Eva Pascoe | Digital Retailer

Q-R code from Presto

Chefs are cooking delicious feast but restaurants are empty as punters are staying away. What will make us feel safer in restaurants? The answer may good old QR code.  QR is a short from Quick Response Code, a type of matrix barcode invented Masahiro Hara in 1994 for Japanese car makers but quickly picked up by other retailers. It is a genius device, a simple barcode, that machines can read in a split second and interpret all the intel on the product marked with it. It is now coming to save restaurants as a Covid mitigation tool. 

By scanning the QR code from the Menu at their restaurant table, hungry diners can view a full menu, add dishes to their order, and view the bill using their phone. We loved Michael Nadra (Primrose Hill, London) idea to create a cute cocktails menu using QR code. No need to handle the paper menu, staff is safer and the cocktails were simply out of this world. Go Michael!

Onboarding new team during Corona

Adding a new team member remotely is a real challenge – training on new office software is hard enough, but how to you onboard restaurant newbies before the hit the floor and face the punters ? Honeygrow has found an answer in Virtual Reality, with a virtual walk thru the restaurants and a simulation to mock the actual work involved, including watching more  experienced colleagues while standing next to them in VR. It needs a headset and a bespoke software, but content is templated and can be done quickly – the word is that ‘virtually’  experienced hands are as good like those trained only on the job. VR training saves costs, minimises stress and if it is good for NASA pilots, it is good for us.

Covid-proof chocolate deserts

If customers are worried about their safety and food preparation, 3D printing is emerging as an option to minimise hand contact. It has been used for printing bespoke chocolate deserts in the shape of your wife’s name or kids birthday dates for a few years, but now 3D is coming of age and making itself useful during Covid.

It is not for the mass market for food yet, but may find it’s niche in bespoke, chic foodie places in Mayfair or Soho, where customers are prepared to pay premium for safe-and- delicious chocolate dish. Food fillaments can be used in 3D printed syringe, producing any type of food, including vegetables paste and is extensively used on space stations. Where spacemen go, we follow.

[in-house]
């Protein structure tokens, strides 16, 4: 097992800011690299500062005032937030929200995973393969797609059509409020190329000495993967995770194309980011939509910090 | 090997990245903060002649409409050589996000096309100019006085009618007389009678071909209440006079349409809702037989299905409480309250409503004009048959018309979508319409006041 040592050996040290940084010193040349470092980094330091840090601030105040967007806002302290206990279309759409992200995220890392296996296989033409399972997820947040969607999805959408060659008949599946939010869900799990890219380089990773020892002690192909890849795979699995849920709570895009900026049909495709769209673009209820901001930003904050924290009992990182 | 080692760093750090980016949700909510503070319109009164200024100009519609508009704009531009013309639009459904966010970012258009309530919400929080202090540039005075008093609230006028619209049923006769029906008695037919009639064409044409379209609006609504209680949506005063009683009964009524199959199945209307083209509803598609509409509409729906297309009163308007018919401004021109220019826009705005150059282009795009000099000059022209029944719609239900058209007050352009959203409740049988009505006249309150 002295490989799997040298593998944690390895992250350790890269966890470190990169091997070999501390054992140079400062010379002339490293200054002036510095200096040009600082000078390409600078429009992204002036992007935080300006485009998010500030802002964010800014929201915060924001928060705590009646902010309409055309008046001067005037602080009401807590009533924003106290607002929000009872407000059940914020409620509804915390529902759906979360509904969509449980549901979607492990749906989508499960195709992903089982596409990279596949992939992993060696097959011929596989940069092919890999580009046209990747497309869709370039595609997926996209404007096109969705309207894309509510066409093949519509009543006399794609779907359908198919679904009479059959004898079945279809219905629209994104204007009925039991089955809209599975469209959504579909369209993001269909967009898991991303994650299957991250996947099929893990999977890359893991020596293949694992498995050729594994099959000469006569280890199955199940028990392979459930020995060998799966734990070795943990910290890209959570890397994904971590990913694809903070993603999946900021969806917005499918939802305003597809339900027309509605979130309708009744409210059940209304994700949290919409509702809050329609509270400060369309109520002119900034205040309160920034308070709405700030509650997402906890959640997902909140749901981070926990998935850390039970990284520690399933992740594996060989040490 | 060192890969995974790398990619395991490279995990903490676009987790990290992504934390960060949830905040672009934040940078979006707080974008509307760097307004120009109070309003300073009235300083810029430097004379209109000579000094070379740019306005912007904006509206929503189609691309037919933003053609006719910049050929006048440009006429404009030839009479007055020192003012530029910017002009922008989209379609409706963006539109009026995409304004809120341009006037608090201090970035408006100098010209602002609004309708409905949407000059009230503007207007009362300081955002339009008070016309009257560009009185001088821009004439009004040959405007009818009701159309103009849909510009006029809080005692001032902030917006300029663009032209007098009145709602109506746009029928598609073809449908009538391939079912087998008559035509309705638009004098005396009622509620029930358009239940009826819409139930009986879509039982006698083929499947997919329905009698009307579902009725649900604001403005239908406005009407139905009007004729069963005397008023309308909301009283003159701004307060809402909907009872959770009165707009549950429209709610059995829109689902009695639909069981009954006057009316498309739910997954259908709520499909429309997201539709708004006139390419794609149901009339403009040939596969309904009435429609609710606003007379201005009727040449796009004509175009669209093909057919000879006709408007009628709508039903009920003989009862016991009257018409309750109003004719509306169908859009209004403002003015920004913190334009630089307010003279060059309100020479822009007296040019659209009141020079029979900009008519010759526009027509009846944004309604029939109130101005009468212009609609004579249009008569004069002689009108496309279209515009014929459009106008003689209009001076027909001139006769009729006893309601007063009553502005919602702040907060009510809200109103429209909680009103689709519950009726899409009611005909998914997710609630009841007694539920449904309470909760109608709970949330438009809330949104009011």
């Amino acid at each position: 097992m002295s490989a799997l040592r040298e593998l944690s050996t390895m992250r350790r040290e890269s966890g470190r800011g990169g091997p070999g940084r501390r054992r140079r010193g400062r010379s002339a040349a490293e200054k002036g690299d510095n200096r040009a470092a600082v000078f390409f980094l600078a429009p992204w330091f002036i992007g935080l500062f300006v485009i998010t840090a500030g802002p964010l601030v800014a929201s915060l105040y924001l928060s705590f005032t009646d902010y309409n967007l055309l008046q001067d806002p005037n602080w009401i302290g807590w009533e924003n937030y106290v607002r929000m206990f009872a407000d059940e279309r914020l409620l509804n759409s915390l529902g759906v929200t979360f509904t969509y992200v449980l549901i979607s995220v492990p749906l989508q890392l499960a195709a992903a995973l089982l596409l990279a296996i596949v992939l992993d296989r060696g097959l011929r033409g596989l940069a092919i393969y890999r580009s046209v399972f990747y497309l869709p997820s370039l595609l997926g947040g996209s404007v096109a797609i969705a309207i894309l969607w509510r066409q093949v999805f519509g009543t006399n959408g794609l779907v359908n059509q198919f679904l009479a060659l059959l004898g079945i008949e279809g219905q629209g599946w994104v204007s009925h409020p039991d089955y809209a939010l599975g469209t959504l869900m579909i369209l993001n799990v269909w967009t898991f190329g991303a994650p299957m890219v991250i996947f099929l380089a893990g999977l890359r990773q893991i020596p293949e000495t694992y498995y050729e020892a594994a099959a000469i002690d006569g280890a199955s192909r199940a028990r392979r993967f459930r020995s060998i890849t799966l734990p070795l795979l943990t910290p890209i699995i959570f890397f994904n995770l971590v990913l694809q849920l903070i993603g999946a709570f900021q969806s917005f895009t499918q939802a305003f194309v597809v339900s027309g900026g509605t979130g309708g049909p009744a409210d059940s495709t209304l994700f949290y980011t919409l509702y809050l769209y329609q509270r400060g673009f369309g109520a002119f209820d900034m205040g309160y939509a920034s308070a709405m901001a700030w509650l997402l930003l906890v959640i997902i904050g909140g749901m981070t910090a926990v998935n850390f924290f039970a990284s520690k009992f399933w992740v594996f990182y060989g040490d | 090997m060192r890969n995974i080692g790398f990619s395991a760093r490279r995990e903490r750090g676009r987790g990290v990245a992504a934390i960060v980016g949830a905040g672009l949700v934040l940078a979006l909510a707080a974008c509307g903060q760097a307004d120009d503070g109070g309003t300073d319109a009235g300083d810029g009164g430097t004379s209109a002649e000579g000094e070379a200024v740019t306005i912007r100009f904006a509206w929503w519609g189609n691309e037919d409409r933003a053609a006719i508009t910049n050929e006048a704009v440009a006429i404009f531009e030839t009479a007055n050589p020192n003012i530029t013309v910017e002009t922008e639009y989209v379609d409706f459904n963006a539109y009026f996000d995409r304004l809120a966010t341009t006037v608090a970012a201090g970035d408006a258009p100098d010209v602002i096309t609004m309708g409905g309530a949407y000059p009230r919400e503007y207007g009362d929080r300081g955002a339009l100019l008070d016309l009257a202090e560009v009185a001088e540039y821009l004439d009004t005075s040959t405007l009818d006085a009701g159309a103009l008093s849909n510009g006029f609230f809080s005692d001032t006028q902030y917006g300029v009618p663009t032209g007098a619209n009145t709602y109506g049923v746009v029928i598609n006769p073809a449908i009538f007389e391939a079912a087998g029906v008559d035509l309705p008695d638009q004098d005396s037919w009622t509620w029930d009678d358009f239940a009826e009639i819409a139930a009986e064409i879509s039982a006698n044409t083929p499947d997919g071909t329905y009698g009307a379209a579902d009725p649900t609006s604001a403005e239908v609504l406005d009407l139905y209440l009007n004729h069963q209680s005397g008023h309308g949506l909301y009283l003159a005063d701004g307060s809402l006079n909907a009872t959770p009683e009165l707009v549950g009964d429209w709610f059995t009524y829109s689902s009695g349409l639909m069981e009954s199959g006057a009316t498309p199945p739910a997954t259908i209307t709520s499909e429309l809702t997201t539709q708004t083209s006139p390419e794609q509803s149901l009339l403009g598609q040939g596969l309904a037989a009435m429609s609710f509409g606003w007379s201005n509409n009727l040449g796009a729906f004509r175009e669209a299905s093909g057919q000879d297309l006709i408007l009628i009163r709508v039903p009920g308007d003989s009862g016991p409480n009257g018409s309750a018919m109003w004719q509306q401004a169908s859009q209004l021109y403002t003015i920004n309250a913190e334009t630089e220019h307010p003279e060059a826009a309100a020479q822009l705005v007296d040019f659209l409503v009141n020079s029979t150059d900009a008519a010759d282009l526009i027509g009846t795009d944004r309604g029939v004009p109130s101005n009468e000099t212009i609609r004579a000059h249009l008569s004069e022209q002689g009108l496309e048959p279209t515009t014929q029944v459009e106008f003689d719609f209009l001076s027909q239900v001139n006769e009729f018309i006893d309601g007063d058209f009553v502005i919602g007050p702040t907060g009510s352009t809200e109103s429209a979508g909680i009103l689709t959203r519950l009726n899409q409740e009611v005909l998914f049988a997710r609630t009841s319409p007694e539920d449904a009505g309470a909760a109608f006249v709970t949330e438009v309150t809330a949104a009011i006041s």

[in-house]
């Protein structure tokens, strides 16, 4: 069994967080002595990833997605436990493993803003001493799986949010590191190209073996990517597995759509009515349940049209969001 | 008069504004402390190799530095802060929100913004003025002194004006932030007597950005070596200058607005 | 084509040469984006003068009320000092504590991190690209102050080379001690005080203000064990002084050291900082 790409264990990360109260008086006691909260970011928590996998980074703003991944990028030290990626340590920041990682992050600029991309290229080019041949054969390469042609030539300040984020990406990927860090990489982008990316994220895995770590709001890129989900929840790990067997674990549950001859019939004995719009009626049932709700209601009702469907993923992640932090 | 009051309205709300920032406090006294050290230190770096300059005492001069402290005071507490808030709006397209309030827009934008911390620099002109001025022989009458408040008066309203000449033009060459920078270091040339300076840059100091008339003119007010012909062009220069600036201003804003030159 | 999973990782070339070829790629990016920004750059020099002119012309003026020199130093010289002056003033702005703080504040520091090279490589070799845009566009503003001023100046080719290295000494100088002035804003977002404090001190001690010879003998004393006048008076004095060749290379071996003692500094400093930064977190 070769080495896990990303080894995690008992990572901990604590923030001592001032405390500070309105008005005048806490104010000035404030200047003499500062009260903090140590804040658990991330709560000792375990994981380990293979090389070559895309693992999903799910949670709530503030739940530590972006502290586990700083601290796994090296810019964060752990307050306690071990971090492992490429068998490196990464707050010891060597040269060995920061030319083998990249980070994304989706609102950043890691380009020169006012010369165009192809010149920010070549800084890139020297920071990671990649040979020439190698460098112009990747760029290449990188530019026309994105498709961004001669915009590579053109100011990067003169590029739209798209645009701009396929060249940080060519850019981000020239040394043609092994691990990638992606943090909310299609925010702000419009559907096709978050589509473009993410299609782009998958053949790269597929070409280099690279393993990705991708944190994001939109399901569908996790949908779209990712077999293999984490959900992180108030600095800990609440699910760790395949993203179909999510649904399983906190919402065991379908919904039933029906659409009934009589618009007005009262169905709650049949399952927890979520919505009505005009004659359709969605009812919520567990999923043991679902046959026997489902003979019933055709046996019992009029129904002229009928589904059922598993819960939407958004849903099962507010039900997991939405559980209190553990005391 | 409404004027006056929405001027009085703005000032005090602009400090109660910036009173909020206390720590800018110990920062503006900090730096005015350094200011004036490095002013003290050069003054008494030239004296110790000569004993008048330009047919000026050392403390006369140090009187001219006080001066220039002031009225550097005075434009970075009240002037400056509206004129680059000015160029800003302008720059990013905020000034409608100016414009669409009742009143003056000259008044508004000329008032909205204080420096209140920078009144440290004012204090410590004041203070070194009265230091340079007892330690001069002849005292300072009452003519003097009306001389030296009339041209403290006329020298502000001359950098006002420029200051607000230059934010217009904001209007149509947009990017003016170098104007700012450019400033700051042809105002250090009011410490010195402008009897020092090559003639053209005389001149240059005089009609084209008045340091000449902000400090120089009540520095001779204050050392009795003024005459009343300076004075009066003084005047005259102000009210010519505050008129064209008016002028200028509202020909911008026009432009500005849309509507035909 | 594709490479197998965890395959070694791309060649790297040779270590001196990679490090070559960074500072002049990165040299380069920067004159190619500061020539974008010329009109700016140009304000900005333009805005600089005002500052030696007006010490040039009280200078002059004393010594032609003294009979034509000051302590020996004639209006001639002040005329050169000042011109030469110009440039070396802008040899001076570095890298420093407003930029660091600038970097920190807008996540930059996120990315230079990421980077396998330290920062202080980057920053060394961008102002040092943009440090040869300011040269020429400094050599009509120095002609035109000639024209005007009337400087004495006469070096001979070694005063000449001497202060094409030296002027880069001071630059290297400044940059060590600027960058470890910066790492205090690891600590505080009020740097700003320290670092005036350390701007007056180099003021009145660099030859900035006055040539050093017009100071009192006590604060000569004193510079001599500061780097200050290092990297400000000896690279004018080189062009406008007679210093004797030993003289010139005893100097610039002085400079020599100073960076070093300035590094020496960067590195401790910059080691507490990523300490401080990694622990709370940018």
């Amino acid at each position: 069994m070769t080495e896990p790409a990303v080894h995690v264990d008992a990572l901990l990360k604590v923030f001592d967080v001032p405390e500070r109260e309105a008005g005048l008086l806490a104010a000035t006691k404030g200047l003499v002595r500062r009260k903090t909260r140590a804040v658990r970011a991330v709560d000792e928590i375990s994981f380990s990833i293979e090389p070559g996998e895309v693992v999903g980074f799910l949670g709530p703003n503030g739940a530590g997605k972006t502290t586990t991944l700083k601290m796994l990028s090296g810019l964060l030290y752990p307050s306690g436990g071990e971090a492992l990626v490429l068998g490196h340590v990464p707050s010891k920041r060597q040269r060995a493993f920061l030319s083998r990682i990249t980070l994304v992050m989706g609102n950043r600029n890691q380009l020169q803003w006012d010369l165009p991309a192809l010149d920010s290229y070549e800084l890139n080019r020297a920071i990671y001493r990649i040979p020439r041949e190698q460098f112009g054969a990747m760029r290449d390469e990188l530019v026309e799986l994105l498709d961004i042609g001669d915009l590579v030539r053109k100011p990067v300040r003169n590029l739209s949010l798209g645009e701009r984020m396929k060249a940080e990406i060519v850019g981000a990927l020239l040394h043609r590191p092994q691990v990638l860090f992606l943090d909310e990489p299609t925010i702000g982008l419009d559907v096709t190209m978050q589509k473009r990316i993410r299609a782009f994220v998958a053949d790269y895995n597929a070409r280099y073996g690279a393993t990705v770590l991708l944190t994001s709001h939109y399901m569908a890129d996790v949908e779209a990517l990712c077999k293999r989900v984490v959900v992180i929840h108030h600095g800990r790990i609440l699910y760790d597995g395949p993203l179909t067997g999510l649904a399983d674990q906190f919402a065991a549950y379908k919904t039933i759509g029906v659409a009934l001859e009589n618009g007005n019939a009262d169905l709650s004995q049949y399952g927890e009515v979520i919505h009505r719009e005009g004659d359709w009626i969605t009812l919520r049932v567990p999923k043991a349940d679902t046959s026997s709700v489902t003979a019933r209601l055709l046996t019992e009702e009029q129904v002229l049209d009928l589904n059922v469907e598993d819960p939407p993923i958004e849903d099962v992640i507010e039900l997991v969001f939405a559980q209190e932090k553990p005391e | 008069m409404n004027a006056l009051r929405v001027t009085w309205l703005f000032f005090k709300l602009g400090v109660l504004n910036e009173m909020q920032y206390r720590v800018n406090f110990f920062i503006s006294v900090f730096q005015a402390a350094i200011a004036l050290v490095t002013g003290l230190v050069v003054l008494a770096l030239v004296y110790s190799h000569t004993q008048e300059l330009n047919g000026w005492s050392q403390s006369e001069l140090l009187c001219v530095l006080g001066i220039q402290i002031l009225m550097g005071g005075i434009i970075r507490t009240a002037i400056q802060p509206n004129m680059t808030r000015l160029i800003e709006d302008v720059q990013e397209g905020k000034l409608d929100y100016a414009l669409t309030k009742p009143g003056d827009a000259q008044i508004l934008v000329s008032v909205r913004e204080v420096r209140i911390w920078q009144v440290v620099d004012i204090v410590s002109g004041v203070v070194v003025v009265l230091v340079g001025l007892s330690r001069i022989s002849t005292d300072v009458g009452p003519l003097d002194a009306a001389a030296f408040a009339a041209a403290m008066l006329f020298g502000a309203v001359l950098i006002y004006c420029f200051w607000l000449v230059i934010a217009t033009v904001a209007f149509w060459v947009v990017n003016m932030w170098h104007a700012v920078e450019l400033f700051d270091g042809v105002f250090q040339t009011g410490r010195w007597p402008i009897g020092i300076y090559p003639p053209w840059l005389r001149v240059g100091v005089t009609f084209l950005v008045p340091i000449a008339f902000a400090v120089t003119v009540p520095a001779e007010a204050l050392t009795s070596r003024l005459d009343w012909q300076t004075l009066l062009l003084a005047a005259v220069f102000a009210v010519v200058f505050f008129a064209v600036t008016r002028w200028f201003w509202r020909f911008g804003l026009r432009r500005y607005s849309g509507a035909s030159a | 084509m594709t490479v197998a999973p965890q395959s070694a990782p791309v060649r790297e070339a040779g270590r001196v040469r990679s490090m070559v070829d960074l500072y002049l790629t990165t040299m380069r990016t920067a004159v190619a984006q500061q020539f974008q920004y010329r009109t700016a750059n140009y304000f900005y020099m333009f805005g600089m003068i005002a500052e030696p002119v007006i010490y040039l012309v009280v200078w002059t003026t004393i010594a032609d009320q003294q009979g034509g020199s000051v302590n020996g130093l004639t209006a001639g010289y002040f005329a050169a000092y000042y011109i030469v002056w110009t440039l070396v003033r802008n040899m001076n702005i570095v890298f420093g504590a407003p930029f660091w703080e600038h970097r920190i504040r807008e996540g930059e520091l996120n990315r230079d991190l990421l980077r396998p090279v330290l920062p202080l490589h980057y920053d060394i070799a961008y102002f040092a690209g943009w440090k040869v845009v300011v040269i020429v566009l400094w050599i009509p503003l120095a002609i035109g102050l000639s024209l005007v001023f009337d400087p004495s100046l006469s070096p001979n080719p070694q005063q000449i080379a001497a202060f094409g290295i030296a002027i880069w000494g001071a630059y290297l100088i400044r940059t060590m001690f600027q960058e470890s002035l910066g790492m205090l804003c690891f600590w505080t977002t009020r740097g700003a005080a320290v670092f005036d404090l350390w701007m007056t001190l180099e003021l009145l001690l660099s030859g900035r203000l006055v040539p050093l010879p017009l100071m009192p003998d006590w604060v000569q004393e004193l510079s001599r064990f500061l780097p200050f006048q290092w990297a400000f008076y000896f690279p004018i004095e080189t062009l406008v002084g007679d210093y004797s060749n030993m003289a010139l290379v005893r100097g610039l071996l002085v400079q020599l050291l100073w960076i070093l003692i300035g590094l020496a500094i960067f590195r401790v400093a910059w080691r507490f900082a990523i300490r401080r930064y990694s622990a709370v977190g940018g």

To Text or not to Text

Text tech (SMS) is as old as hills, available since 1985, emerging from radio telegraphy in radio memo pagers. Text for the public started in 1992 and grew to about 4bln active users.

It has really come to the front during the initial days of lockdown, when restaurants turned into take-aways and had to tell their customers about how to pay for the new service, what were the pickup hours and info about new menu. Text has been saved from spam by very strict policy of mobile phone companies that only allow highly functional one-to-one messages and forbid mass texting. As a result, it has 95% opening rate (comparing to about 15% of email opening rate) and is read typically within 3 minutes of receiving. 

My local sushi joint knows me so well that they will text when my favourite (but rare in Covid) yellow fin tuna is in stock. If a restaurant owner has created a loyal following, text is a good option for letting fans know about ‘back in stock’ dishes, changes in opening hours or special beers nights. But mind the spam, one wrong message and the relationship is off.

Big Brother in the kitchen?

Cameras in the industrial kitchens are now commonplace, with franchise owners often embedding the right to install them as part of the contract. Pre-Covid, the cameras were watching for the correct number of pepperoni slices on a pizza rather than washing hands, but now the focus has turned into hygiene. Cameras from Dragonfly Technologies are driven by AI image recognition that can spot details of food prep behaviour and alert if any deviation from routine of cleaning is detected. It does feel Big Brother-ish, but the faces are not filmed, not least as AI cameras are used in kitchens on military bases where face sharing is forbidden. If it makes diners feel safer, AI cameras may be the tech that brings punters back

Next week we are venturing out to report on on post-lockdown on UK and EU airports.

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